Knowledge Appropriation Engagement of a wider group: The work of the group is not restricted to the group itself, but rather requires the involvement of a wider network as well. With the Layers tools the group had the opportunity to involve a wider network and provide an overview of the project progress. By sharing its work in progress, the group succeeded in raising awareness to a wider network with beneficial results. The involvement of additional ideas allowed the group to come up easier with a solution and move its project forward. “We let the people look and see where we got up to with our thoughts, so we were sharing that [...] they put in their thoughts so that helped a bit with co-creation”(HC) Awareness of individual/ collective patterns: Using LTB during the project tasks saves time and is more practical, apprentices do not have to pause their project tasks for a long time. The centralization of content helps to browse and find relevant information much faster, through easier filtering and retrieval of relevant information. LTB provides a better overview of what knowledge is there about a certain problem or topic in general. The availability of learning material supports autonomy of learning of the apprentices, and hence the awareness towards solutions, standards, or best practices: “Everything we needed was inside LTB, it was always present at the workplace […] I was able to look up measures while sawing and then assemble” (CO)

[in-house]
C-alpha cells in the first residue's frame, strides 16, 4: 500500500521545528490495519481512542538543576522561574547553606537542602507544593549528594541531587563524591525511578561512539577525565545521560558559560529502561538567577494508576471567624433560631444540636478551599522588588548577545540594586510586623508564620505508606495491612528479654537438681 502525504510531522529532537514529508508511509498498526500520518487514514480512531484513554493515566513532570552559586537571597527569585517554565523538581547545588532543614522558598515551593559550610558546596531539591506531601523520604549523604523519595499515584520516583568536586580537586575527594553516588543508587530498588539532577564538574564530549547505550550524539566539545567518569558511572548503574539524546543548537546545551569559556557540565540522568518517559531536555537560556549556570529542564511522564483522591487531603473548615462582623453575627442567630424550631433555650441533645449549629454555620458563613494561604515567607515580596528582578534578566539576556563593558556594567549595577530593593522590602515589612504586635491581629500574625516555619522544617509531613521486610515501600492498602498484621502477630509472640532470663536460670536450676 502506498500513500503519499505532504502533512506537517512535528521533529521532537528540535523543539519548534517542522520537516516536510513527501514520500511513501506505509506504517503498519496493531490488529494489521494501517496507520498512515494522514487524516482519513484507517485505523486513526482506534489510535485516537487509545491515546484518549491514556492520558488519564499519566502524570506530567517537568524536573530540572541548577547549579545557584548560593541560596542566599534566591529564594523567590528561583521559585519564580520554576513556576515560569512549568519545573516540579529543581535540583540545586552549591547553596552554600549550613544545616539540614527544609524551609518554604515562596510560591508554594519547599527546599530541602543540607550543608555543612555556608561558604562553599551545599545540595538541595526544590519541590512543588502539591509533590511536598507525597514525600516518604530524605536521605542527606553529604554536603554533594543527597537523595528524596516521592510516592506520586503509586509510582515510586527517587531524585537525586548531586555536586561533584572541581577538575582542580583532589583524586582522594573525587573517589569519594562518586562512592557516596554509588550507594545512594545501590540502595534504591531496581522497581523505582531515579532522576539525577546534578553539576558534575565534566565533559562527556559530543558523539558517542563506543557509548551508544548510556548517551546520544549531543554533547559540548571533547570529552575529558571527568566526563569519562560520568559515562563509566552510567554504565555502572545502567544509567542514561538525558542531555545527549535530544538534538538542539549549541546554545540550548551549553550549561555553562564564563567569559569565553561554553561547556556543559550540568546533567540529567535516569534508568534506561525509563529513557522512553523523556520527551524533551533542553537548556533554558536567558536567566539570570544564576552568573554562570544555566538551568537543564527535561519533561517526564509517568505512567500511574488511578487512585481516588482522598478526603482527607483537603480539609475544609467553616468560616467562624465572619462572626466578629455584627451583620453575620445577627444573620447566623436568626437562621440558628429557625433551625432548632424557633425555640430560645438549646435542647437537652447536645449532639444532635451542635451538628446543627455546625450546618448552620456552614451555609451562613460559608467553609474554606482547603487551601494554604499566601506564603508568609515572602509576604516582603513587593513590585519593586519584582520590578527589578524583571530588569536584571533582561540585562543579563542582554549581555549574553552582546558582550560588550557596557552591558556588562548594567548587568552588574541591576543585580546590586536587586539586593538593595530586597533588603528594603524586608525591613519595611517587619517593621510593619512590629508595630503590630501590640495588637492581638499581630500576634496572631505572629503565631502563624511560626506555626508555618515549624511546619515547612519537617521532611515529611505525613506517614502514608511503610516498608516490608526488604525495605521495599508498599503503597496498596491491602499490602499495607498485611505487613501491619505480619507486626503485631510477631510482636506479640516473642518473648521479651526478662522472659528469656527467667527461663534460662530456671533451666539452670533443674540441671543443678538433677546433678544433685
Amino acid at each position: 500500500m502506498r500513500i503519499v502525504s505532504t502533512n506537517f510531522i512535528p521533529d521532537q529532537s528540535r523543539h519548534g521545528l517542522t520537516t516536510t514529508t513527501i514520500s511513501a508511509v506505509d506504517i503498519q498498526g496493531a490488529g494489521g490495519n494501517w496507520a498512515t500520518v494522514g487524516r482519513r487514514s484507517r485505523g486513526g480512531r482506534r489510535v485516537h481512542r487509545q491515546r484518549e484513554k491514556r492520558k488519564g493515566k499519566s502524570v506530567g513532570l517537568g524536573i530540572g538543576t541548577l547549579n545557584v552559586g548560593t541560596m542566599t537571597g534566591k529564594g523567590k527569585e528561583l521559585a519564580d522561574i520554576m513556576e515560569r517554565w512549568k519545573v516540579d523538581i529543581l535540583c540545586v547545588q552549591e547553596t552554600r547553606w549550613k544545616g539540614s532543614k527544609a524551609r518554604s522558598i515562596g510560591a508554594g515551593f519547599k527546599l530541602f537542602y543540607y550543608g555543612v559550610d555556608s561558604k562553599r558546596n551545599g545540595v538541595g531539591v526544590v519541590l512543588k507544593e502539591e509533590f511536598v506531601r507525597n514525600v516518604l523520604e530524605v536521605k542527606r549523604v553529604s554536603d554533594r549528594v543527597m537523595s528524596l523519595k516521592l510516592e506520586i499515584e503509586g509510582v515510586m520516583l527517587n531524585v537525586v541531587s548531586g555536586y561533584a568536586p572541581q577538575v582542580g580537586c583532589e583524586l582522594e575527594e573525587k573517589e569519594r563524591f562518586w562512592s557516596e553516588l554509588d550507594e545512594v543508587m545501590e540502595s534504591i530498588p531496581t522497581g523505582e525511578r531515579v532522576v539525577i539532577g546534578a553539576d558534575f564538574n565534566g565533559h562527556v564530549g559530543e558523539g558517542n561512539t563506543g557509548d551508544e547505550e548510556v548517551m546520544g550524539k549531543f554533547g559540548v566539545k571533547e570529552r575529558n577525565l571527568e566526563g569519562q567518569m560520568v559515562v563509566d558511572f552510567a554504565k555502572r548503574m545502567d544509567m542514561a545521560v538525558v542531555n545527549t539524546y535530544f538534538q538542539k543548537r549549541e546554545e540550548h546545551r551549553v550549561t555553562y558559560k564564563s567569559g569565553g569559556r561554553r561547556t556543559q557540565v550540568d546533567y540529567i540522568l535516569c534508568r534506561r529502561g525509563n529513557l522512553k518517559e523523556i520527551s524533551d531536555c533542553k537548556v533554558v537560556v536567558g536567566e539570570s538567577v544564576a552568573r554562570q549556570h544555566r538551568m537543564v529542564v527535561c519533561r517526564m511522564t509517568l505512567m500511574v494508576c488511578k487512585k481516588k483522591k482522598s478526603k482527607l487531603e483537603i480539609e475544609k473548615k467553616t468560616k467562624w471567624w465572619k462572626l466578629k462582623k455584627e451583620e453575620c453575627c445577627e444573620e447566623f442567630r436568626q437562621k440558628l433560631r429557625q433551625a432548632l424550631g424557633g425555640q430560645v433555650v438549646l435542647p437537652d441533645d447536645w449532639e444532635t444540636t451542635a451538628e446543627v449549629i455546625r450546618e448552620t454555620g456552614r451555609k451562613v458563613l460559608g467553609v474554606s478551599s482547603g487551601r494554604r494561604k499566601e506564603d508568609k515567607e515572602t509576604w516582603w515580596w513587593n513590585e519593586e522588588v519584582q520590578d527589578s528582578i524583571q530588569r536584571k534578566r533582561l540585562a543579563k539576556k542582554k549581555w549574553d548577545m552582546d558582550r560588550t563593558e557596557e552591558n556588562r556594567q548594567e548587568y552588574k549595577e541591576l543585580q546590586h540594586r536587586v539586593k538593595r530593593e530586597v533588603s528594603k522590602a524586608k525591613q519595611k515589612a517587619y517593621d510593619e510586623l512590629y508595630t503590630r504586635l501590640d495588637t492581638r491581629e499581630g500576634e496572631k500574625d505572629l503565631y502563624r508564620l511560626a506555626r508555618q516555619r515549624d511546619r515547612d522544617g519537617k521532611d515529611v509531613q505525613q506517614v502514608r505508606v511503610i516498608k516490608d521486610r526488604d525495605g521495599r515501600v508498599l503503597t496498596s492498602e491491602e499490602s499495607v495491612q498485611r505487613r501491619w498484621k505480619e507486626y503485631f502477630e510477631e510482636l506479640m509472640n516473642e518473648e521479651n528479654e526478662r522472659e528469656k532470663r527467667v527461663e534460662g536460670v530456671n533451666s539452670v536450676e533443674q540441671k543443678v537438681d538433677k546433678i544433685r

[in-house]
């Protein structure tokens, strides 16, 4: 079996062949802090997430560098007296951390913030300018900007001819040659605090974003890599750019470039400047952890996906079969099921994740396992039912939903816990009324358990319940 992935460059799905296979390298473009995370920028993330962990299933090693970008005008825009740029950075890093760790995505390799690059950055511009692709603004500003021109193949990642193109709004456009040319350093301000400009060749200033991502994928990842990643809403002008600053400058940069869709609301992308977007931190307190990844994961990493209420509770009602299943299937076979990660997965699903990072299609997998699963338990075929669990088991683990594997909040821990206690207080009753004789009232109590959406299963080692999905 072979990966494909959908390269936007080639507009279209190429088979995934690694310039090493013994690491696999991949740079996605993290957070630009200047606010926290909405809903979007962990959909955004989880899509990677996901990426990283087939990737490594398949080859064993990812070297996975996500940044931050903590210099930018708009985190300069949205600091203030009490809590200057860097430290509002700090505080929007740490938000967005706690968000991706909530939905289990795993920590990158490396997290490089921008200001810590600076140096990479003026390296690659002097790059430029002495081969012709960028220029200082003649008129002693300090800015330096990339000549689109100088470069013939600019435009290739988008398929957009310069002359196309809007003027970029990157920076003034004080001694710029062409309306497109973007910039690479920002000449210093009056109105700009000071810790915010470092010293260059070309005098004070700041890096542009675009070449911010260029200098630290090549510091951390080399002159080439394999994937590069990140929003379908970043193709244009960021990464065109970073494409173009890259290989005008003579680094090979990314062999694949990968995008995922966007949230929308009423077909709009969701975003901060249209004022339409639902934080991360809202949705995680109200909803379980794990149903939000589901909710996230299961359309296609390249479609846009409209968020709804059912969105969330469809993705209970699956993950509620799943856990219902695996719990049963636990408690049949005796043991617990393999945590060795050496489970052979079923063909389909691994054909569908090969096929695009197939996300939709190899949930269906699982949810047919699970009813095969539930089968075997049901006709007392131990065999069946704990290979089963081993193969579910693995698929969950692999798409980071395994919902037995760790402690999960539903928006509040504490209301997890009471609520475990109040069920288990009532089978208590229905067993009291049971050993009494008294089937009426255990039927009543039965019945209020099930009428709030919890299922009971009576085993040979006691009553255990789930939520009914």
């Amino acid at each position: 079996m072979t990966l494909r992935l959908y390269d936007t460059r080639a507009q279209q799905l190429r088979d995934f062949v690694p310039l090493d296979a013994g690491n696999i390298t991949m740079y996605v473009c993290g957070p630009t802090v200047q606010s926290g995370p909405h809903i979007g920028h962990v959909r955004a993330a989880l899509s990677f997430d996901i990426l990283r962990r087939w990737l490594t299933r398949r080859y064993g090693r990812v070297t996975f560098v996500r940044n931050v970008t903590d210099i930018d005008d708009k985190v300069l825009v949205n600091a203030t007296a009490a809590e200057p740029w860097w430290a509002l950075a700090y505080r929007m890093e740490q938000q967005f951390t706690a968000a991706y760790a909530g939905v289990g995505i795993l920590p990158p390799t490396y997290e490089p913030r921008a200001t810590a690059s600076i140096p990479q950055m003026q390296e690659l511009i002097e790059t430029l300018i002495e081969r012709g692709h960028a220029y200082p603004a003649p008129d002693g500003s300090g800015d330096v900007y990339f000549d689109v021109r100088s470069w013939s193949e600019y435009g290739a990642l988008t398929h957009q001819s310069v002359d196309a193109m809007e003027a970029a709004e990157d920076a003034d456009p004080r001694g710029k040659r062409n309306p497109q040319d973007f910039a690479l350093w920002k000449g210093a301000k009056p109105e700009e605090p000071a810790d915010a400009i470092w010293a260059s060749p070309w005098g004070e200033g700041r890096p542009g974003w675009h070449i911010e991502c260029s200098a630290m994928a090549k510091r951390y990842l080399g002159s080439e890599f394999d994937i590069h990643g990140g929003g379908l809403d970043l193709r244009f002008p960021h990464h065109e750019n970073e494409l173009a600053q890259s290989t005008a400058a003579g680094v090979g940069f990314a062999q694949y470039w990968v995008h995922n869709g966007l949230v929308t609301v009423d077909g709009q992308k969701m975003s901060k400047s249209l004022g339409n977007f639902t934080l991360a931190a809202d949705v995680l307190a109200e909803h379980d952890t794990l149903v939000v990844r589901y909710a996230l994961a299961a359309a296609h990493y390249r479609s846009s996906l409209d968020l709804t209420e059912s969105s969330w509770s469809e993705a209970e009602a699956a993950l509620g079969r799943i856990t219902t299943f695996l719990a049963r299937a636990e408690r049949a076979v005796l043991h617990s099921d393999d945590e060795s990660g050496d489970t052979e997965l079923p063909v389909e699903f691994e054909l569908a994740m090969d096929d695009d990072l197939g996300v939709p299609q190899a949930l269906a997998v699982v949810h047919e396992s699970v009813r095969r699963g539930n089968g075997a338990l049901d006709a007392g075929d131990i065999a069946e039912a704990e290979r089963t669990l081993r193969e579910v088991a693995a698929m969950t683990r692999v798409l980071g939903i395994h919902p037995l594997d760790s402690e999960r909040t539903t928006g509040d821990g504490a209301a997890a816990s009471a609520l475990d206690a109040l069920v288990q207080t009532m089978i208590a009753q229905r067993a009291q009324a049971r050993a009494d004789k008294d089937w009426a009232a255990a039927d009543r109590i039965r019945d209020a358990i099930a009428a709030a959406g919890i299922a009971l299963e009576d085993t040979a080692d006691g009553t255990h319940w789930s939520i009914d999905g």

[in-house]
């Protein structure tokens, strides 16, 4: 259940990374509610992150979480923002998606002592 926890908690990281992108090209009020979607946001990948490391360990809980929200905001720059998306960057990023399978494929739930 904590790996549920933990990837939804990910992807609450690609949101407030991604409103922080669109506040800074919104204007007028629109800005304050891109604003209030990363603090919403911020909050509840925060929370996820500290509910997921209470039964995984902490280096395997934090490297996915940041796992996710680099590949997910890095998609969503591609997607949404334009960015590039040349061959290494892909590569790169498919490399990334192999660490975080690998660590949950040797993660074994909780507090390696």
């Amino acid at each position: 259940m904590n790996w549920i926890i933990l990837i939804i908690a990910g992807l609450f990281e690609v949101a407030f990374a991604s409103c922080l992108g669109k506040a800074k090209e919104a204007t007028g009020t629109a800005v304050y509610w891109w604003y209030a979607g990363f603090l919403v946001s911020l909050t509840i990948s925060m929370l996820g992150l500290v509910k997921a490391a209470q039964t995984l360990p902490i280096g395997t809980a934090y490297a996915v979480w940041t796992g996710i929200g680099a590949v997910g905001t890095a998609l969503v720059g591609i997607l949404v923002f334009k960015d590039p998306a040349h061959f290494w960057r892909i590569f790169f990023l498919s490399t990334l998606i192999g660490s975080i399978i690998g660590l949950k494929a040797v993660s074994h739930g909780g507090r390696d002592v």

Finally, a survey amongst building construction apprentices revealed the main uses of the tools in finding relevant information and receiving guidance in performing tasks.

Figure1

Reflections

Cases and Impact:

Research Methods:

Further Reading

Ley, Maier, Thalmann, Waizenegger, Pata, Ruiz-Calleja (2016). Adopting and Sustaining Innovation in Distributed Innovation Networks: A Knowledge Appropriation Model to Connect Knowledge Creation and Workplace Learning, Paper submitted to the Journal of Knowledge Management [5]